Another characteristic of the preferred embodiment of the invention will be apparent in FIG. 5, namely, that there are two protruding portions 58, 60 on the handle 12. By extending a plane represented by line 62 through the two extreme points of said protruding portions 58, 60, it will be seen that there is a concave region 64 in the handle 12 between the two extreme points. If the wire 48 is sized so that the complete hook 50 lies interiorly of the plane 62 (i.e., between the plane 62 and the handle), then there would be no way that the user could approach a flat surface and begin a cut on that surface. Of course, a user could still initiate a cut at the edge of a box, by placing the knife next to a corner in such a way that the hook could bear against the edge of a planar surface. An exemplary position for starting a cut with a "protected" hook 50 is shown in FIG. 8. Having once engaged the edge of a planar surface, all that remains is for the user to pull the handle 12 along said surface. The resisting force imposed upon the hook 50 by the cardboard being cut will pull the carriage out and drive the blade 43 into the cardboard. Once the blade has been pulled out of the handle and is cutting, it will remain out by virtue of the gripping action of the edges of the just-completed cut against the sides of the blade 43. Also, friction between the top edge 21 of groove 14 against the top of blade 43 and/or carriage 20 may also contribute to some extent in holding the carriage 20 in an extended position. In general, the tension spring 30 will usually be designed so that a force of about 10 ounces will be required to fully extend the carriage 20; and the gripping force which is realized from a fresh cut in double-face cardboard will normally be more than adequate to keep the carriage extended. Indeed, if the cut is being made across the pleats rather than parallel to the same, the gripping force manifested by the cut cardboard on said blade 43 will be found to be substantial.

In view of the fact that the structure being cut (e.g., corrugated fibreboard) will usually hold a razor blade in a position to continue cutting, the hook 50 really has no substantial purpose at this time. It is appropriate, therefore, that the wire 48 flex backward within a relieved space alongside the front of carriage 20, so that the hook 50 will move slightly backward. This narrow space is indicated by the region 66 in the molded handle piece 15 shown in FIG. 5. Because the wire 48 continuously biases the hook 50 downward, however, said hook will be continuously dragging along the surface of the structure being cut. Therefore, there will typically be three things tending to hold the carriage in an extended position during cutting: 1) pressure exerted by the cut cardboard against the sides of the cutting blade; 2) friction between the top edge 21 and the top of the blade and/or carriage; and 3) the continued action of the hook 50 dragging along the surface of the material being cut. Of course, the degree of this continued dragging action by the hook 50 will be a function of the surface at the very end of said hook. That is, if the end of the wire 48 (which defines the hook 50) is de-burred and smooth, it will tend to slide more easily over the surface being cut--thereby reducing any dragging function along a planar surface. On the other hand, if the burr which is commonly formed during many cut-off operations on the wire 48 is left intact, then the continued dragging action of hook 50 along a planar surface will be present. In the preferred embodiment of the invention, such a burr is always present, either as the inherent result of a cut-off operation or as the result of deliberately forming an equivalent configuration at the end of wire 48.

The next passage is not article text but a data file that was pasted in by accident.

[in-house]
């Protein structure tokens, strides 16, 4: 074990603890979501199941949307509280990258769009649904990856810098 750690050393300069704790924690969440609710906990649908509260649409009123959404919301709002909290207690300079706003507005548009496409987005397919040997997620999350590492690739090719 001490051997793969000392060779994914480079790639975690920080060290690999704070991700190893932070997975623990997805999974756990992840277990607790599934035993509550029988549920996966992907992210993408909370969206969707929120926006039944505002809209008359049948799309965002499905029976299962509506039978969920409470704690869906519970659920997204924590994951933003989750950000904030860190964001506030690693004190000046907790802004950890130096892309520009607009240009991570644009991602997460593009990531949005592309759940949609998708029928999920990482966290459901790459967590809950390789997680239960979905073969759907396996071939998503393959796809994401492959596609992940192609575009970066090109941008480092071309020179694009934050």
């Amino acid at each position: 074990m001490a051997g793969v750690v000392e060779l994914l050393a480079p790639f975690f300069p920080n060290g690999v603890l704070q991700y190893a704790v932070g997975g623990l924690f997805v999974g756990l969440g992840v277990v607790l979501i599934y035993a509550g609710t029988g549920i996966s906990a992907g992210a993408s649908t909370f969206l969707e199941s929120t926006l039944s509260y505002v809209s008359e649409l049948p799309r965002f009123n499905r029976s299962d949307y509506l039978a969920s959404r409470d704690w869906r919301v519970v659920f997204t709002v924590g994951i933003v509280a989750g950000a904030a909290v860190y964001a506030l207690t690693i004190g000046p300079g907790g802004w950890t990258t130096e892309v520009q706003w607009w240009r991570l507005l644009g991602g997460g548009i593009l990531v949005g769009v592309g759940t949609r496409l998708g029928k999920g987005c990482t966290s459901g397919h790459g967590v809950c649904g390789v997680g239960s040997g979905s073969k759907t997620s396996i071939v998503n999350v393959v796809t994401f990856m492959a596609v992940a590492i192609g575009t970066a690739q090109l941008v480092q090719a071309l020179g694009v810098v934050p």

Referring next to FIG. 7, an alternate means for pulling the cutting blade into contact with a structure to be cut includes an arm 70 having a journal 72 at one end for mounting said arm on a carriage 20. A suitable material for the arm 70 is nylon or an acetal resin such as DuPont's Delrin polymarized resin, both of which have good resistance to fatigue. At the distal end of arm 70 is an enlarged tip 74 having a serrated surface 76 oriented downwardly where it may readily bear against the corner of a box, etc. Since the arm 70 would freely rotate about anchor 46 if the arm was not restrained in some way, it is essential that the arm be fixed against rotation at its proximate end--so that its distal end may be flexed in the same manner as the aforementioned wire 48. An appropriate manner of restraining the arm 70 is to provide some form of a protuberance which will mate with a corresponding recess on the carriage 20 in order to preclude unrestrained rotation of the arm. The protuberance may extend within the journal 72 in the manner of a key, or it may be affixed to the side of arm 70, as indicated by the numeral 78 in FIG. 7.